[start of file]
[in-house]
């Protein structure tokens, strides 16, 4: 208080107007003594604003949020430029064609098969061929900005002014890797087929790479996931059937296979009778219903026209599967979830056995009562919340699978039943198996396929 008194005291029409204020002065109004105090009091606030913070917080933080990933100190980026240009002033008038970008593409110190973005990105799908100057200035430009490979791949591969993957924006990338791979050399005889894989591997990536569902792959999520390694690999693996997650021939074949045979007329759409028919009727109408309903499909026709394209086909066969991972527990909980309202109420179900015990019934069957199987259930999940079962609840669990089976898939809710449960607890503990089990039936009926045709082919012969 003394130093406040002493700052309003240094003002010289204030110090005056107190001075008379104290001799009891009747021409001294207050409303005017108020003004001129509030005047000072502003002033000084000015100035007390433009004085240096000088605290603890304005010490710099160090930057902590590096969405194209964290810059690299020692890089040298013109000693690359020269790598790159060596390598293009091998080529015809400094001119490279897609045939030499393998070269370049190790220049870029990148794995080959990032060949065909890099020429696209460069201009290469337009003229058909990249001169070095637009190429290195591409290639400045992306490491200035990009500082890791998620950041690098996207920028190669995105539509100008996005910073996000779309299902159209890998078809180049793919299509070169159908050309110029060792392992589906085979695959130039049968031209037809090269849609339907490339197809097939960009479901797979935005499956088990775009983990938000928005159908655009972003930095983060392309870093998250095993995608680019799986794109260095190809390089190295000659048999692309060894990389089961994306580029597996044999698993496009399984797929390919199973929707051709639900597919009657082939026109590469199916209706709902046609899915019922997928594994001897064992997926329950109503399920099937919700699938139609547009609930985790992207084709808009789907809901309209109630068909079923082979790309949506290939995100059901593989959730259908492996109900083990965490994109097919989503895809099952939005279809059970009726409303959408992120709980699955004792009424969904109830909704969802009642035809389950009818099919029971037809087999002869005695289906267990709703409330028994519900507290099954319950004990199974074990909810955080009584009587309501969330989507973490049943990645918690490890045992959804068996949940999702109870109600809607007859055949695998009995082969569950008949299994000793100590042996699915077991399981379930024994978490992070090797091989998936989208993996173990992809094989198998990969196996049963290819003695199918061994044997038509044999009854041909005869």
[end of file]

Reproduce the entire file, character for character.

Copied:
[in-house]
């Protein structure tokens, strides 16, 4: 208080107007003594604003949020430029064609098969061929900005002014890797087929790479996931059937296979009778219903026209599967979830056995009562919340699978039943198996396929 008194005291029409204020002065109004105090009091606030913070917080933080990933100190980026240009002033008038970008593409110190973005990105799908100057200035430009490979791949591969993957924006990338791979050399005889894989591997990536569902792959999520390694690999693996997650021939074949045979007329759409028919009727109408309903499909026709394209086909066969991972527990909980309202109420179900015990019934069957199987259930999940079962609840669990089976898939809710449960607890503990089990039936009926045709082919012969 003394130093406040002493700052309003240094003002010289204030110090005056107190001075008379104290001799009891009747021409001294207050409303005017108020003004001129509030005047000072502003002033000084000015100035007390433009004085240096000088605290603890304005010490710099160090930057902590590096969405194209964290810059690299020692890089040298013109000693690359020269790598790159060596390598293009091998080529015809400094001119490279897609045939030499393998070269370049190790220049870029990148794995080959990032060949065909890099020429696209460069201009290469337009003229058909990249001169070095637009190429290195591409290639400045992306490491200035990009500082890791998620950041690098996207920028190669995105539509100008996005910073996000779309299902159209890998078809180049793919299509070169159908050309110029060792392992589906085979695959130039049968031209037809090269849609339907490339197809097939960009479901797979935005499956088990775009983990938000928005159908655009972003930095983060392309870093998250095993995608680019799986794109260095190809390089190295000659048999692309060894990389089961994306580029597996044999698993496009399984797929390919199973929707051709639900597919009657082939026109590469199916209706709902046609899915019922997928594994001897064992997926329950109503399920099937919700699938139609547009609930985790992207084709808009789907809901309209109630068909079923082979790309949506290939995100059901593989959730259908492996109900083990965490994109097919989503895809099952939005279809059970009726409303959408992120709980699955004792009424969904109830909704969802009642035809389950009818099919029971037809087999002869005695289906267990709703409330028994519900507290099954319950004990199974074990909810955080009584009587309501969330989507973490049943990645918690490890045992959804068996949940999702109870109600809607007859055949695998009995082969569950008949299994000793100590042996699915077991399981379930024994978490992070090797091989998936989208993996173990992809094989198998990969196996049963290819003695199918061994044997038509044999009854041909005869």